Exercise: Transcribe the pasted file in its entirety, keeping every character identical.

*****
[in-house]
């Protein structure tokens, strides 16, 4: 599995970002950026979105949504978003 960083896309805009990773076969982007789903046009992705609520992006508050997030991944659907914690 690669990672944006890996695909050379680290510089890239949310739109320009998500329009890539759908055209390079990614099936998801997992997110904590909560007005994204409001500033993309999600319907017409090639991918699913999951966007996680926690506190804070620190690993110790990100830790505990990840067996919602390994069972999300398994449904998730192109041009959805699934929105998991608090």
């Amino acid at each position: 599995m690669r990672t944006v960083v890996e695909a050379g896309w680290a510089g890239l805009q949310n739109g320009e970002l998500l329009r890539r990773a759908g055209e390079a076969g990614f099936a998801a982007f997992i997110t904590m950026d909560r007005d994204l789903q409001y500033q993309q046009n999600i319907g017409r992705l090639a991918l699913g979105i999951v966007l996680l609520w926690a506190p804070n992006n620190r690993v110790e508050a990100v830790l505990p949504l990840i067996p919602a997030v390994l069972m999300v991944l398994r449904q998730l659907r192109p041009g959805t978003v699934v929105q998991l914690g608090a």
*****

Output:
[in-house]
């Protein structure tokens, strides 16, 4: 599995970002950026979105949504978003 960083896309805009990773076969982007789903046009992705609520992006508050997030991944659907914690 690669990672944006890996695909050379680290510089890239949310739109320009998500329009890539759908055209390079990614099936998801997992997110904590909560007005994204409001500033993309999600319907017409090639991918699913999951966007996680926690506190804070620190690993110790990100830790505990990840067996919602390994069972999300398994449904998730192109041009959805699934929105998991608090």
């Amino acid at each position: 599995m690669r990672t944006v960083v890996e695909a050379g896309w680290a510089g890239l805009q949310n739109g320009e970002l998500l329009r890539r990773a759908g055209e390079a076969g990614f099936a998801a982007f997992i997110t904590m950026d909560r007005d994204l789903q409001y500033q993309q046009n999600i319907g017409r992705l090639a991918l699913g979105i999951v966007l996680l609520w926690a506190p804070n992006n620190r690993v110790e508050a990100v830790l505990p949504l990840i067996p919602a997030v390994l069972m999300v991944l398994r449904q998730l659907r192109p041009g959805t978003v699934v929105q998991l914690g608090a």